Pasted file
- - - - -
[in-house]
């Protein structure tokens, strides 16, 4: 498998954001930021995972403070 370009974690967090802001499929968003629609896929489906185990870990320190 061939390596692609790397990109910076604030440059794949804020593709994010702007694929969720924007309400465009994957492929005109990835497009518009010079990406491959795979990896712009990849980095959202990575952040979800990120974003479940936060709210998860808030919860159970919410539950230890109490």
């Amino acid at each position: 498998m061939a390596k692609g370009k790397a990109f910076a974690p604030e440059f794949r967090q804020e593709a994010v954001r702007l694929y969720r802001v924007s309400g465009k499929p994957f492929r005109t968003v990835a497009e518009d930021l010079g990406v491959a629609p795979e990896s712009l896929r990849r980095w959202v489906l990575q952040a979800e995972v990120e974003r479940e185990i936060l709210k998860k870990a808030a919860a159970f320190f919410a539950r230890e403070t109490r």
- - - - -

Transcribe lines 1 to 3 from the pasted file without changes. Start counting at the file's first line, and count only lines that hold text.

[in-house]
């Protein structure tokens, strides 16, 4: 498998954001930021995972403070 370009974690967090802001499929968003629609896929489906185990870990320190 061939390596692609790397990109910076604030440059794949804020593709994010702007694929969720924007309400465009994957492929005109990835497009518009010079990406491959795979990896712009990849980095959202990575952040979800990120974003479940936060709210998860808030919860159970919410539950230890109490």
């Amino acid at each position: 498998m061939a390596k692609g370009k790397a990109f910076a974690p604030e440059f794949r967090q804020e593709a994010v954001r702007l694929y969720r802001v924007s309400g465009k499929p994957f492929r005109t968003v990835a497009e518009d930021l010079g990406v491959a629609p795979e990896s712009l896929r990849r980095w959202v489906l990575q952040a979800e995972v990120e974003r479940e185990i936060l709210k998860k870990a808030a919860a159970f320190f919410a539950r230890e403070t109490r």